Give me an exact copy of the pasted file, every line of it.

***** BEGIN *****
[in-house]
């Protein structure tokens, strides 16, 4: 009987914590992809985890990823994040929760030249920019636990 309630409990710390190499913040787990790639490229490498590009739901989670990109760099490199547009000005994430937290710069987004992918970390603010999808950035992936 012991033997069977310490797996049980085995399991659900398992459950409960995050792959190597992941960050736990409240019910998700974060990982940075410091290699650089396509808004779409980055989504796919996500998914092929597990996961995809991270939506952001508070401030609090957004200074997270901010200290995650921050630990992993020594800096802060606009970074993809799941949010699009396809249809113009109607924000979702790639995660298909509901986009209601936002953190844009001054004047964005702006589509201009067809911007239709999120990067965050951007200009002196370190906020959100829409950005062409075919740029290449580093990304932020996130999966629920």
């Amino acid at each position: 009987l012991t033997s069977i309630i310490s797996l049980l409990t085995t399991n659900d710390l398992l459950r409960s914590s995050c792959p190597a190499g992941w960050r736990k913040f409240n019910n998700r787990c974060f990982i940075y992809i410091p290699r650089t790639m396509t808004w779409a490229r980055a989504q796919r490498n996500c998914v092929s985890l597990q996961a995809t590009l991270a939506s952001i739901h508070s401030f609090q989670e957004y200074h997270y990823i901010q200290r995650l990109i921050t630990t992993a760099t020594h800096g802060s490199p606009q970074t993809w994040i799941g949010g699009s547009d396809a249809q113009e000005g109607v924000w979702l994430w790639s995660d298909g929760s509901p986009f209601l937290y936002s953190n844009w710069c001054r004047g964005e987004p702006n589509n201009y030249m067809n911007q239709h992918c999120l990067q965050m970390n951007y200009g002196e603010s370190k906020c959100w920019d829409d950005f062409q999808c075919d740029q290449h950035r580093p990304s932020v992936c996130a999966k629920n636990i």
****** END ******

[in-house]
């Protein structure tokens, strides 16, 4: 009987914590992809985890990823994040929760030249920019636990 309630409990710390190499913040787990790639490229490498590009739901989670990109760099490199547009000005994430937290710069987004992918970390603010999808950035992936 012991033997069977310490797996049980085995399991659900398992459950409960995050792959190597992941960050736990409240019910998700974060990982940075410091290699650089396509808004779409980055989504796919996500998914092929597990996961995809991270939506952001508070401030609090957004200074997270901010200290995650921050630990992993020594800096802060606009970074993809799941949010699009396809249809113009109607924000979702790639995660298909509901986009209601936002953190844009001054004047964005702006589509201009067809911007239709999120990067965050951007200009002196370190906020959100829409950005062409075919740029290449580093990304932020996130999966629920």
């Amino acid at each position: 009987l012991t033997s069977i309630i310490s797996l049980l409990t085995t399991n659900d710390l398992l459950r409960s914590s995050c792959p190597a190499g992941w960050r736990k913040f409240n019910n998700r787990c974060f990982i940075y992809i410091p290699r650089t790639m396509t808004w779409a490229r980055a989504q796919r490498n996500c998914v092929s985890l597990q996961a995809t590009l991270a939506s952001i739901h508070s401030f609090q989670e957004y200074h997270y990823i901010q200290r995650l990109i921050t630990t992993a760099t020594h800096g802060s490199p606009q970074t993809w994040i799941g949010g699009s547009d396809a249809q113009e000005g109607v924000w979702l994430w790639s995660d298909g929760s509901p986009f209601l937290y936002s953190n844009w710069c001054r004047g964005e987004p702006n589509n201009y030249m067809n911007q239709h992918c999120l990067q965050m970390n951007y200009g002196e603010s370190k906020c959100w920019d829409d950005f062409q999808c075919d740029q290449h950035r580093p990304s932020v992936c996130a999966k629920n636990i």